After his family filed a lawsuit back in May, a Texas federal judge has ruled in favor of a Black teenager who had been told to cut his locs or he wouldn’t be able to attend school. 

According to a report from NBC News, U.S. District Court Judge George C. Hanks Jr. issued an injunction on Monday evening allowing 16-year-old Kaden Bradford (seen above in a January KREM news report) to attend school without facing suspension for his hair. 

A racist grooming policy implemented at Barbers Hill Independent School District resulted in the suspension of Bradford and his cousin DeAndre Arnold earlier this year. Bradford’s family faced the choice of permanent in-school suspension or changing their son’s school over the policy prohibiting male-identifying students from having hair that goes "below the top of a t-shirt collar, below the eyebrows, or below the ear lobes.” In July, the BHISD’s board of trustees decided unanimously to maintain the policy.

"Black students are and have been disproportionately targeted and penalized for violating facially race-neutral grooming policies that are designed to, and have the effect of, profiling, singling out, and burdening Black children for wearing their hair in its natural state," the family’s original complaint reads. "These grooming policies ultimately present Black students with an unfair choice: either wear their hair in natural formations and be deprived of adequate educational resources or conform their hair to predominant Eurocentric hair aesthetics to receive the same educational opportunities as their white peers."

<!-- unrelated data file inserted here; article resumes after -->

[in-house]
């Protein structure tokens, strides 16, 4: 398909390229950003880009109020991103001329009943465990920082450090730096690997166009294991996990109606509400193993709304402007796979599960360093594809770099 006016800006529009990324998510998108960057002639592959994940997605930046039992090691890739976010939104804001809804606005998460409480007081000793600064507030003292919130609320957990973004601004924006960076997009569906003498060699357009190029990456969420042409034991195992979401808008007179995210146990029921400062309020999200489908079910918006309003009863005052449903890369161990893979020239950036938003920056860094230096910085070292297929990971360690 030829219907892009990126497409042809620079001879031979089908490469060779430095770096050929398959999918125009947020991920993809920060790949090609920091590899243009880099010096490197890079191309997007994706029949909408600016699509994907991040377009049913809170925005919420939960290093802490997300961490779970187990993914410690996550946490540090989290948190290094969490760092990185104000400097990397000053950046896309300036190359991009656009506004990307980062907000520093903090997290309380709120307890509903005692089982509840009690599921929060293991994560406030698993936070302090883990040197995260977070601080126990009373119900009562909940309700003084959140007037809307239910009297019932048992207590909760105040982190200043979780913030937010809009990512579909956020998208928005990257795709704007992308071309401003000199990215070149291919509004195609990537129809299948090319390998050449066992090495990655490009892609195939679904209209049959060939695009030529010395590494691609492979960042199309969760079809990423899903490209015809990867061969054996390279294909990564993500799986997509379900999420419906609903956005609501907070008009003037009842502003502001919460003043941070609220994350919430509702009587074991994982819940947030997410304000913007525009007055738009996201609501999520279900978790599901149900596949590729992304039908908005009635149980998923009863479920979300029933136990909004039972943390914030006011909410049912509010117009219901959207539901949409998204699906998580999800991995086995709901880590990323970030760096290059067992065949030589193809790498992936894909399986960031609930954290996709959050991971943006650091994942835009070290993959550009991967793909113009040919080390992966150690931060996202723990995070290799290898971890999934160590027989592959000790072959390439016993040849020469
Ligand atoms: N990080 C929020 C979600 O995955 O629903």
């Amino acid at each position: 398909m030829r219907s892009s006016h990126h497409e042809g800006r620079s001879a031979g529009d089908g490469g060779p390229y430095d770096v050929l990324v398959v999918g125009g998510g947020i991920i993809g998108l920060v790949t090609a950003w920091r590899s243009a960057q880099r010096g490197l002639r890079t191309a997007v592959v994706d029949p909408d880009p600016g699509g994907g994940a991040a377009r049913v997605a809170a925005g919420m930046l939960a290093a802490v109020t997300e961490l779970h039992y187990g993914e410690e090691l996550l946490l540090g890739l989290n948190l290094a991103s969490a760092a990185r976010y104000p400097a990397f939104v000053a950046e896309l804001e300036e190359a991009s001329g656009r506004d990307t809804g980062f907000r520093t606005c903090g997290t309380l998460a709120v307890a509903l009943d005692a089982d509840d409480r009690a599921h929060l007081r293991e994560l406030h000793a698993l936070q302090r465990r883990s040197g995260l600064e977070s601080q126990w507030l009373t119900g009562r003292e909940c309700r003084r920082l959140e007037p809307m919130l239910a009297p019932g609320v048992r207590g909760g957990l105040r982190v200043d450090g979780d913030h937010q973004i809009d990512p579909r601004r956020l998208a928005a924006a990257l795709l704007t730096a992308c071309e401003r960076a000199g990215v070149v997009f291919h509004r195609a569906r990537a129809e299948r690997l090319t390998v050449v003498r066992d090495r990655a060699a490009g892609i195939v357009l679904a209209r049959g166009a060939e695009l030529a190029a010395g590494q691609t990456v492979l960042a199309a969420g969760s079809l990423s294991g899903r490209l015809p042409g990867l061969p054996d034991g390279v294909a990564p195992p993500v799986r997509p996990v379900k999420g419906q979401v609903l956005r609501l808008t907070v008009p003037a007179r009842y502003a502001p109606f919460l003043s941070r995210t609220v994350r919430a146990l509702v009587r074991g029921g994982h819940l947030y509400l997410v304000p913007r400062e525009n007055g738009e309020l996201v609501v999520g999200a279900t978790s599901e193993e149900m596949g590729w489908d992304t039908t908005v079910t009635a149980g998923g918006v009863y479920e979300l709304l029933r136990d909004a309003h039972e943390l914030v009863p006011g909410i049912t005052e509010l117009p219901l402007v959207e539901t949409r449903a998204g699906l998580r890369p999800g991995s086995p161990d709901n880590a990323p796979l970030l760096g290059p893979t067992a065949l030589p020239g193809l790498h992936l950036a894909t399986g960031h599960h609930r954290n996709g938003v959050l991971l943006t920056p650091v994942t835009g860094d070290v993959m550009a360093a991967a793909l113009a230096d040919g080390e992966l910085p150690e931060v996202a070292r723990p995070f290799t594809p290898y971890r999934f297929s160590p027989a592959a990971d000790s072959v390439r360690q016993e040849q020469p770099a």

Both Bradford and Arnold have worn their hair in dreadlocks for years. Arnold attended school in the district his entire life, but his hair gave administrators cause to prevent the senior from going to his prom or walking in his high school graduation after the policy was updated in December 2019. 

The ruling from Judge Hanks found that Bradford “has shown a substantial likelihood that his rights under the Equal Protection Clause and the First Amendment will be violated if his motion for a preliminary injunction is denied, and he has additionally shown that he will receive either inferior instruction or no instruction if his motion is denied.” 

The case is still ongoing, but this ruling is encouraging for the family, who is being represented by the NAACP Legal Defense Fund and Akin Gump Strauss Hauer & Feld. 

“We are pleased with the court’s decision, as it means that K.B. is no longer being deprived of an equal education simply for existing as his full self,” Mahogane Reed, an LDF Fellow, said in a statement. “It is especially critical that we do not close the schoolhouse door to children of color, who already endure countless hurdles in their quest to get an education because their physical appearance does not meet some arbitrary standard of acceptability.”